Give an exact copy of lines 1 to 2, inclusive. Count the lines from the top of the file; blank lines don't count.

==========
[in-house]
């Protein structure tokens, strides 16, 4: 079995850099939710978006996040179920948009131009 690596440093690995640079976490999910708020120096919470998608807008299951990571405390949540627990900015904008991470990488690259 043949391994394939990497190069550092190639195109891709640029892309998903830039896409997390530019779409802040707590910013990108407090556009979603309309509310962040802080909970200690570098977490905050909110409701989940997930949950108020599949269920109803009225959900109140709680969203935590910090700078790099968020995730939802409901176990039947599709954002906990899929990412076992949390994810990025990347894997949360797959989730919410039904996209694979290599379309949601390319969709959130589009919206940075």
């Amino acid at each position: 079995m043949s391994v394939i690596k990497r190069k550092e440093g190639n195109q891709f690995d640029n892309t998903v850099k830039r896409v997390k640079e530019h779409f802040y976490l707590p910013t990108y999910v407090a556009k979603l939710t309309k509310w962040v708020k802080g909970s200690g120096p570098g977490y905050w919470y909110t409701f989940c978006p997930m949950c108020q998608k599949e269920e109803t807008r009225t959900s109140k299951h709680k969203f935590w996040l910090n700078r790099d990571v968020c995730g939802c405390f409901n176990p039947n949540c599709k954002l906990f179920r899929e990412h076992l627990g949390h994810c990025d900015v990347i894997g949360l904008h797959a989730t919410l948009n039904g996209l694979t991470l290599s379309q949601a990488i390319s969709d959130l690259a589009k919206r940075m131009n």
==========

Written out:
[in-house]
């Protein structure tokens, strides 16, 4: 079995850099939710978006996040179920948009131009 690596440093690995640079976490999910708020120096919470998608807008299951990571405390949540627990900015904008991470990488690259 043949391994394939990497190069550092190639195109891709640029892309998903830039896409997390530019779409802040707590910013990108407090556009979603309309509310962040802080909970200690570098977490905050909110409701989940997930949950108020599949269920109803009225959900109140709680969203935590910090700078790099968020995730939802409901176990039947599709954002906990899929990412076992949390994810990025990347894997949360797959989730919410039904996209694979290599379309949601390319969709959130589009919206940075």